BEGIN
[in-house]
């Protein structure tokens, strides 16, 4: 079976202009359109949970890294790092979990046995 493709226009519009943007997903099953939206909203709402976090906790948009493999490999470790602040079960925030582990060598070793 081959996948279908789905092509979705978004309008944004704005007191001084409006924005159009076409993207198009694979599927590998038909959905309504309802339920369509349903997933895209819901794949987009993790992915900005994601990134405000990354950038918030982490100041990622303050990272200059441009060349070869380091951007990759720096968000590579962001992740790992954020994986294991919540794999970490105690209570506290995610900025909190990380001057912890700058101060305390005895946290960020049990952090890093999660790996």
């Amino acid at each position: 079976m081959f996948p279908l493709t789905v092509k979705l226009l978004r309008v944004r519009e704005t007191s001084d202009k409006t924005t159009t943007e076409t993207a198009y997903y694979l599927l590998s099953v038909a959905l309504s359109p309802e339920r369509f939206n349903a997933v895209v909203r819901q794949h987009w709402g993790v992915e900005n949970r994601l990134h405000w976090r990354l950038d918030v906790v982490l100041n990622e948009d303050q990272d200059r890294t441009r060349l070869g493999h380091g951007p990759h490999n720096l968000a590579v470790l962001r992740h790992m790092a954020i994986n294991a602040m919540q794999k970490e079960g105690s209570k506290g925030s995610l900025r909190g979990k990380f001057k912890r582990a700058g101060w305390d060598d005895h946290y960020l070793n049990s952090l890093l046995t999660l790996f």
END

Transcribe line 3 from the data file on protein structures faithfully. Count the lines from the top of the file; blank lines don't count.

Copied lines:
């Amino acid at each position: 079976m081959f996948p279908l493709t789905v092509k979705l226009l978004r309008v944004r519009e704005t007191s001084d202009k409006t924005t159009t943007e076409t993207a198009y997903y694979l599927l590998s099953v038909a959905l309504s359109p309802e339920r369509f939206n349903a997933v895209v909203r819901q794949h987009w709402g993790v992915e900005n949970r994601l990134h405000w976090r990354l950038d918030v906790v982490l100041n990622e948009d303050q990272d200059r890294t441009r060349l070869g493999h380091g951007p990759h490999n720096l968000a590579v470790l962001r992740h790992m790092a954020i994986n294991a602040m919540q794999k970490e079960g105690s209570k506290g925030s995610l900025r909190g979990k990380f001057k912890r582990a700058g101060w305390d060598d005895h946290y960020l070793n049990s952090l890093l046995t999660l790996f």